Credit repair FAQs
Credit scores affect many of today's lending decisions. Apartment
rentals, insurance rates and even employment can hinge on your credit
rating. Creditworthiness determines whether you'll qualify for competitive
interest rates or get stuck with high rates.
As credit scores become more important,
consumers are taking more notice of their three-digit numbers and
want to know how they can improve their credit.
Bankrate's experts Dr. Don and the Dollar
Diva offer advice for some of the frequently asked questions regarding
consumer credit counseling pay off the balances?
Can I raise my credit
score by closing inactive credit?
Should I subscribe
to one of those $99 credit report services?
How can I work with
my creditors to get the bills paid off?
Can I get lenders
to remove charge-offs from my credit report?
Should I negotiate
with a collection agency or the lender?
credit counseling help people get out of credit card debt by paying
off the balances?
A consumer credit counseling service will help
you get out from under credit card debt, but it's your money, not
their money, that gets the job done.
A credit counseling service will negotiate with
your creditors to arrange a repayment schedule and may be able to
lower the interest rate on your credit cards. Using a credit counseling
service can affect your credit rating because your creditors will
note that your bills are not being paid according to the original
That said, there is less stigma attached to
credit counseling than there would be to a bankruptcy showing up
on your credit report. Consider credit counseling if you can't figure
a way out from under your current debt load.
Remember that even though most credit counseling
services are nonprofit organizations, that doesn't mean that they
won't charge a fee for their services. Most agencies get at least
part of their compensation in payments from your creditors.
If you're considering using a credit-counseling
firm, you should interview at least two different firms, and review
their written contracts before signing any agreements to enroll
with a service. This FTC
site gives advice on the questions to ask in the interview.
Foundation for Credit Counseling can help you find agencies
in your area, or even counsel you online. There is also a professional
certification process that turns out Certified Consumer Credit Counselors.
Ask the firms that you interview about whether
their counselors have this certification, and if you can be assigned
to a certified counselor.
Can I raise my credit score
by closing out inactive credit accounts?
Lenders look at your credit report to see if
you are able to manage credit responsibly, but they also get a credit
score from one of the credit reporting agencies. These scores are
known generically as FICO scores. That's because the credit reporting
agencies use Fair, Isaac & Company to create their proprietary
credit scoring models.
A credit scoring model estimates your creditworthiness
based on the information in your credit report. Outstanding credit
lines aren't bad, but they can reduce the amount of money that a
mortgage lender is willing to loan you. That's because the lender
can't stop you from using those lines, and if you overextend yourself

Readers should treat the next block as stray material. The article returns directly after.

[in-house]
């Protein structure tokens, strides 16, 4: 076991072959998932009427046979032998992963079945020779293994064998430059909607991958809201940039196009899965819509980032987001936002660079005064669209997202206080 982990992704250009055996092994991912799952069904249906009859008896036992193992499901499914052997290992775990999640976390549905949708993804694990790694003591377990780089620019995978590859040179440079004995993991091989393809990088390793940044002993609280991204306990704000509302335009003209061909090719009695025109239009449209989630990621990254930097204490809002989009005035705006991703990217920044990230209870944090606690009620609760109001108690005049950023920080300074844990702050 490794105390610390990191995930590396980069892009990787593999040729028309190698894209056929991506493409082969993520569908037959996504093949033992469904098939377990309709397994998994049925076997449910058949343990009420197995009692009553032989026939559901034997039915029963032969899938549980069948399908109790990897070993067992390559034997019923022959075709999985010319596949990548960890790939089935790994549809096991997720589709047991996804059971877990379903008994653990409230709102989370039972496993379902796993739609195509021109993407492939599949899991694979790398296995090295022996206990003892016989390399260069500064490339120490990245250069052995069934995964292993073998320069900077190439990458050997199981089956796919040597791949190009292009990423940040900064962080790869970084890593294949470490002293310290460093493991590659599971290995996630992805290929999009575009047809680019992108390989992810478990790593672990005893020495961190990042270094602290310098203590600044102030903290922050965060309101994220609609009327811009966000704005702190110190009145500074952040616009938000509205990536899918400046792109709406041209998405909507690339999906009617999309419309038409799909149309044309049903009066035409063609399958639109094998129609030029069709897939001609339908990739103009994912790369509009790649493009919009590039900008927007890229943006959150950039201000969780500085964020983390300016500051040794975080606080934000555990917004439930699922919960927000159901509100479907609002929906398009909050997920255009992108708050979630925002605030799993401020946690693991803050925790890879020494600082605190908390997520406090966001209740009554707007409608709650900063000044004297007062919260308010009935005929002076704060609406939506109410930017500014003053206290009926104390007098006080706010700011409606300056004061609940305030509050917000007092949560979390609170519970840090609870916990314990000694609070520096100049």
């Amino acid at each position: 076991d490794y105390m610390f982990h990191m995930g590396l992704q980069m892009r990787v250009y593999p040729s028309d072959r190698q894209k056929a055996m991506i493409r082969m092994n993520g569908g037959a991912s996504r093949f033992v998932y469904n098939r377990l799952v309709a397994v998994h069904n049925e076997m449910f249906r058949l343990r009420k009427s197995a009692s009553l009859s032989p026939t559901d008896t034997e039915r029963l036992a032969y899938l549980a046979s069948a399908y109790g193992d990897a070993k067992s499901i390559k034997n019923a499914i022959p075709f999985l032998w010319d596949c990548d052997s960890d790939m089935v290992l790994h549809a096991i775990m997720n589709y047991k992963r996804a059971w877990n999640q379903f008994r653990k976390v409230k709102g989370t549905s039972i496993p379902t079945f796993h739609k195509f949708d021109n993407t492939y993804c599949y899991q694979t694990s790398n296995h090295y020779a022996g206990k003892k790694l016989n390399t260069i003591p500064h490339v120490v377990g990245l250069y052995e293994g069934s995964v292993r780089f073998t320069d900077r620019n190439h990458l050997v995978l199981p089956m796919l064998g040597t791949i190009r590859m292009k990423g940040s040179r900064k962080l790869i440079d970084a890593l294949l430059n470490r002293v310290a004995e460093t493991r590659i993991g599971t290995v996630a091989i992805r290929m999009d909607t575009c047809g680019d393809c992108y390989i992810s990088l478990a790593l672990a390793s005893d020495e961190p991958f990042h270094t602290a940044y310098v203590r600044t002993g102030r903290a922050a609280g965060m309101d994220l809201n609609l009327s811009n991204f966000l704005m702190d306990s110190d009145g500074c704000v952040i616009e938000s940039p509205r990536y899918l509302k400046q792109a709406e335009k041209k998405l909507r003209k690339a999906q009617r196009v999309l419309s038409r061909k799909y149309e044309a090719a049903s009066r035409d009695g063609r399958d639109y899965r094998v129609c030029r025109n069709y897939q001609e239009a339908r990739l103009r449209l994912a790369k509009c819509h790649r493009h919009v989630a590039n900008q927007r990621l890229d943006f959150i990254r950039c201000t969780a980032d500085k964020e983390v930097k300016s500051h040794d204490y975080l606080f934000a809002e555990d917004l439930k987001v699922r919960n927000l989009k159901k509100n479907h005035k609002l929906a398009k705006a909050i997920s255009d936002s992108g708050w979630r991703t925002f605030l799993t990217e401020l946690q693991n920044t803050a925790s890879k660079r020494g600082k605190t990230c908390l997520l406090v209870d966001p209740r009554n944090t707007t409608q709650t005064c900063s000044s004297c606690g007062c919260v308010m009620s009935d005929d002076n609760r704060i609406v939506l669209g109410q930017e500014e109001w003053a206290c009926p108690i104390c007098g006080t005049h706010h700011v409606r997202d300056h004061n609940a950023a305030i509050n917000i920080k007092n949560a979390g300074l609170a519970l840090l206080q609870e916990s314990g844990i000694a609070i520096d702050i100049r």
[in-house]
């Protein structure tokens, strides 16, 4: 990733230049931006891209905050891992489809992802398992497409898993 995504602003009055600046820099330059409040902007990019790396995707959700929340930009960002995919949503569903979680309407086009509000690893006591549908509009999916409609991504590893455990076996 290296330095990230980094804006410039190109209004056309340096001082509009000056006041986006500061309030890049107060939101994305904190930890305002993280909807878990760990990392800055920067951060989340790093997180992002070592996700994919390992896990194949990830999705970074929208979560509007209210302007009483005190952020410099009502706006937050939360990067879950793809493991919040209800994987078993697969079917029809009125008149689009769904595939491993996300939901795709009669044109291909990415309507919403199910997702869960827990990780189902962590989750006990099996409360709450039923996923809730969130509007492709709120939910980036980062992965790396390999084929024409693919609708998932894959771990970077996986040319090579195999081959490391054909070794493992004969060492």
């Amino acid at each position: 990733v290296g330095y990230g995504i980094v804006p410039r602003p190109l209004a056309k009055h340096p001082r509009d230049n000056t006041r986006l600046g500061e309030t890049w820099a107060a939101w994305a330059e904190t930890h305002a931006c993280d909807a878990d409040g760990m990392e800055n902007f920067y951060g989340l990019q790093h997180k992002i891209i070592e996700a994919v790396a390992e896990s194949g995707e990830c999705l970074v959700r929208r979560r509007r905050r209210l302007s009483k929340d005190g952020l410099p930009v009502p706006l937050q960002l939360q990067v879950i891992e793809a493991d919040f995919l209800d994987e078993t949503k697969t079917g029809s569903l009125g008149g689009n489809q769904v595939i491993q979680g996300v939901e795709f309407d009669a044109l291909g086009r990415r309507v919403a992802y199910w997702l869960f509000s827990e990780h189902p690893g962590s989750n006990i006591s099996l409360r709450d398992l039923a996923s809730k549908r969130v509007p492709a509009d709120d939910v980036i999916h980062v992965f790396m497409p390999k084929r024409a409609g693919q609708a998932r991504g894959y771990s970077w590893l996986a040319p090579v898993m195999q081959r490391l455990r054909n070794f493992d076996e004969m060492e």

you're less likely to be able to make the mortgage payment.
According to the Fair Isaac Web site, closing
accounts as a short-term strategy to raise your credit score is
not recommended. Here are some suggestions from that site for improving
your credit score:
- Pay your bills on time. Delinquent
payments and collections can have a major negative impact on a
- Keep balances low on credit
cards and other "revolving credit." High outstanding
debt can affect a score.
- Apply for and open new credit
accounts only as needed. Don't open accounts just to have a better
credit mix -- it probably won't raise your score.
- Pay off debt rather than moving
it around. Also don't close unused cards as a short-term strategy
to raise your score. Owing the same amount but having fewer open
accounts may lower your score.
- Make sure the information in
your credit report is correct. It won't affect your score to request
and check your own credit report. If you find errors, contact
the credit reporting agency and your lender.
They're looking at the total picture and you
should, too. One account isn't going to make or break your credit
score and limit your ability to get a mortgage. Look at all your
outstanding credit relationships.
One way to see where you stand currently is
a copy of your FICO score from Fair Isaac in partnership with
Equifax -- a credit reporting agency. The introductory price of
$12.95 is reasonable when you consider that in most states you're
charged $9 for a copy of your credit report and for $12.95 you get
both a copy of your Equifax credit report and your FICO score.
I often get solicitations
about having my credit report sent to me for an annual fee of $99.
Should I subscribe to one of these services or can I get these reports
Credit reports are notorious for their errors;
it's a good idea to review them at least once a year so you can
nip any problems in the bud. The three credit reports that matter
You shouldn't pay more than $9 for a single
credit report, and depending on your location and your credit history,
you may be able to get your credit reports for free.
The credit reporting agencies sell various services